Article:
It’s Lit..erature!

What Is Literature?

A lot of teenagers tend to be intimidated by reading older books. They stick to what is popular. They read authors like John Green and Sarah Dessen. There is nothing wrong with this, of course, but there is so much more to be found in older novels. They hold secrets that cannot be found in modern books.

Literature cannot be defined by saying the only books that can be called literature are ones that are ancient and irrelevant to today’s society. Most older books are relevant to our society or else they wouldn’t be in print anymore. Shakespeare may have written his plays and sonnets during the 16th century, but they are still easily accessible on the Internet or any Barnes and Noble.

So what is literature, if it is not full of old dusty leather-bound tomes? If you were to ask Google, it would tell you that literature can be described like so: “written works, especially those considered of superior or lasting artistic merit” That means that literature is anything that is fairly old and good. So, how does one delve into the wonderful world that is literary art?

Throughout the course of  It’s Lit..erature we will explore that question and more about what literature entails.

If you love to read please join us in The Holler Book Club – a space to share reviews and recommendations.

 To Kill a Mockingbird

In the introduction to It’s Lit..erature I mentioned that literature holds secrets that cannot be found in modern books. To Kill a Mockingbird by Harper Lee is a great place to start searching for those secrets. It’s a coming of age story about a young girl named Scout in 1930’s Alabama but the struggles that Scout and those close to her endure transcend time.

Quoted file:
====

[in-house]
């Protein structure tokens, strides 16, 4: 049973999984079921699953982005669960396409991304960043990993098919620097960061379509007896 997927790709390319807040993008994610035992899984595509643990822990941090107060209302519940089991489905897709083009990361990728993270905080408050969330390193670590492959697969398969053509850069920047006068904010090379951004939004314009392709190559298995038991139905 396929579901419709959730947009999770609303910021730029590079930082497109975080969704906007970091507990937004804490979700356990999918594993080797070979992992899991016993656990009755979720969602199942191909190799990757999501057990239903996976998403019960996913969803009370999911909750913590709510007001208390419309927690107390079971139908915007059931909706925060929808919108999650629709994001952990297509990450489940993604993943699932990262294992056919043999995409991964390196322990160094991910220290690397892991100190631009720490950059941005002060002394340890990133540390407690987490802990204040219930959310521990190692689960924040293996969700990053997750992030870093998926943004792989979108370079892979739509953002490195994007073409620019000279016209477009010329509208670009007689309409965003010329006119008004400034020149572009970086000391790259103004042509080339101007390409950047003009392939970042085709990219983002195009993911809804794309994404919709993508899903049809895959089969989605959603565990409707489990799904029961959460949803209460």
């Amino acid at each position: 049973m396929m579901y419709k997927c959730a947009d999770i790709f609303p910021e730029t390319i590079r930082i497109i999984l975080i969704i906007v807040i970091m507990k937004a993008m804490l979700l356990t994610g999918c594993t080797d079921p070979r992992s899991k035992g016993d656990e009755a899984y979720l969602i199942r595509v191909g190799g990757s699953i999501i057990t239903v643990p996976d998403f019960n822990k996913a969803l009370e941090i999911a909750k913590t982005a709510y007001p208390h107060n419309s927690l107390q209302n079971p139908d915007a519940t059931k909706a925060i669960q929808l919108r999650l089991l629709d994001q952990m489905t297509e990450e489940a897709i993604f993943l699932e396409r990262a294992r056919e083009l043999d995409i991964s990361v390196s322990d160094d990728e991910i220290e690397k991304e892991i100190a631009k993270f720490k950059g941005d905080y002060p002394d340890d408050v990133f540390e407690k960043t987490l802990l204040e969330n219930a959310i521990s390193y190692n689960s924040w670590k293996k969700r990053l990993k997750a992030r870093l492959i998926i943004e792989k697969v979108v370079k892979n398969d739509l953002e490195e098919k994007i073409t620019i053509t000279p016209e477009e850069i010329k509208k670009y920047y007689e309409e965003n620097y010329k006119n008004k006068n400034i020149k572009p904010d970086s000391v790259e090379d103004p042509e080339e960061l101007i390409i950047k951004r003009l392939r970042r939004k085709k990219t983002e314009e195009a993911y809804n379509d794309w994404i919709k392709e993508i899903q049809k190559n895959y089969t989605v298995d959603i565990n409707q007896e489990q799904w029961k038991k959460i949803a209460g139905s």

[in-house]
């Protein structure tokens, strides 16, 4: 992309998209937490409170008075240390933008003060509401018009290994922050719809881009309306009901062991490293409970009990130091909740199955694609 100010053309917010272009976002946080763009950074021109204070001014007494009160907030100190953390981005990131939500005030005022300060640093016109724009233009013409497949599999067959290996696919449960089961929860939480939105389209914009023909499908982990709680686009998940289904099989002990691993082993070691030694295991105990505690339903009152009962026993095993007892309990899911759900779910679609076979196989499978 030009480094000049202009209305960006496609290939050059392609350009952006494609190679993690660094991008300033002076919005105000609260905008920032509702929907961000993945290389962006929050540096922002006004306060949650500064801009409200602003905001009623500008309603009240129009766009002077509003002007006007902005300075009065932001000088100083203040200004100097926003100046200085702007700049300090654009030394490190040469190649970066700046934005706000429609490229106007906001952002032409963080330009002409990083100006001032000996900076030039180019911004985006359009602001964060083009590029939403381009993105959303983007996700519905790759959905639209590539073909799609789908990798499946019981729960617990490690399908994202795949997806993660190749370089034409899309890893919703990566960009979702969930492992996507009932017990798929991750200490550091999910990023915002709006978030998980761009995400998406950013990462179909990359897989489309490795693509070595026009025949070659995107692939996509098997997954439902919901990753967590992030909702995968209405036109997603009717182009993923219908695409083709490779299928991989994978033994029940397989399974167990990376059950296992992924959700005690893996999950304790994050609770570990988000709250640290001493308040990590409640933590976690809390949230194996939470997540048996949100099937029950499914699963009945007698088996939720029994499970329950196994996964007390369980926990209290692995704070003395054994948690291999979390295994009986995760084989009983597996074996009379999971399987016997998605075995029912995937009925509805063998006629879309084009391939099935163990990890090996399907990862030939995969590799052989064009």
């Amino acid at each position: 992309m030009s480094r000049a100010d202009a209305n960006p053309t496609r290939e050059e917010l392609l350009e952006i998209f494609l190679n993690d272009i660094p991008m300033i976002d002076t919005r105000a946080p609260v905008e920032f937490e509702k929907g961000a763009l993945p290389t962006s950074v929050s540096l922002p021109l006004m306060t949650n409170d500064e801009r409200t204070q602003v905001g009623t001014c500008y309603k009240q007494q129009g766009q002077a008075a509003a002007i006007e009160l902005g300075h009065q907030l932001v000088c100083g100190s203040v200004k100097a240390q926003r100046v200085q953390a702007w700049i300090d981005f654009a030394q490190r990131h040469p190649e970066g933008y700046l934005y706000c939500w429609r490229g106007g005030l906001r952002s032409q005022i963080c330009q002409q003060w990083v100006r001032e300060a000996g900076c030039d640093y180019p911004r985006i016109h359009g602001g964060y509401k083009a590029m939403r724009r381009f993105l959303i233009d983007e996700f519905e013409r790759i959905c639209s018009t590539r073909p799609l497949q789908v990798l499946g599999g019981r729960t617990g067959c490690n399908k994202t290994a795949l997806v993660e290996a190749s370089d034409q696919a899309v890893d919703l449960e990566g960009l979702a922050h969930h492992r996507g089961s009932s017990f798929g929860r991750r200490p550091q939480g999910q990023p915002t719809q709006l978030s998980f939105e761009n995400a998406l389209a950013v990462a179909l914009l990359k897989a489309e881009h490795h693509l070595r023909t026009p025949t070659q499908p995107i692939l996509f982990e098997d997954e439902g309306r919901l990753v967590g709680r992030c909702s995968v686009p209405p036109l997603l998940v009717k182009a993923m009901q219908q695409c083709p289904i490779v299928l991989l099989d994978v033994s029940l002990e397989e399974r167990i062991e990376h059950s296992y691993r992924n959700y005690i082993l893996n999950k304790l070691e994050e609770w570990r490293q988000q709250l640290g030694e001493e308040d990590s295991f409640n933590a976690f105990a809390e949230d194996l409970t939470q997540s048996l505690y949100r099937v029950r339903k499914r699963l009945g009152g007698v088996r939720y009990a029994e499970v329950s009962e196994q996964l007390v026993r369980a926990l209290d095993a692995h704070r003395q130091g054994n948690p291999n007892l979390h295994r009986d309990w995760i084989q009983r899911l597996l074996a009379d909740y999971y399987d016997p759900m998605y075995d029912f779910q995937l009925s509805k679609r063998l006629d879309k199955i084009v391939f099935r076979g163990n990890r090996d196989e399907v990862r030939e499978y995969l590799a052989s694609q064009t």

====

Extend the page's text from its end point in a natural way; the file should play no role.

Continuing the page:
To Kill a Mockingbird is still relevant today because the issues the novel deals with still exist today. In the book, Scout’s father is a middle aged lawyer. During the summer of Scout’s sixth year, her father is appointed to defend a black man accused of raping a white woman. This is definitely a sensitive issue now but even more so back then when Jim Crow laws and segregation ravaged the American South.

So why should you read it? Jim Crow laws and segregation no longer exist. That’s true, but racism and other prejudices still exist in our society today. To Kill a Mockingbird  provides not only insight to the struggles of black people and open minded white people during the 1930’s but also a lesson on how to check our own prejudices and maybe a lesson or two on how to live our lives. Atticus tells his daughter Scout that most people tend to be good once you finally see them. He teaches her to respect everyone regardless of their race or anything else, for that matter.

It’s a good lesson we all should learn and appreciate.

Sarah King is a 17 year old senior at Letcher County Central. After high school she hopes to major in English and become a teacher. Until then, she is content reading books and writing in her free time.

 

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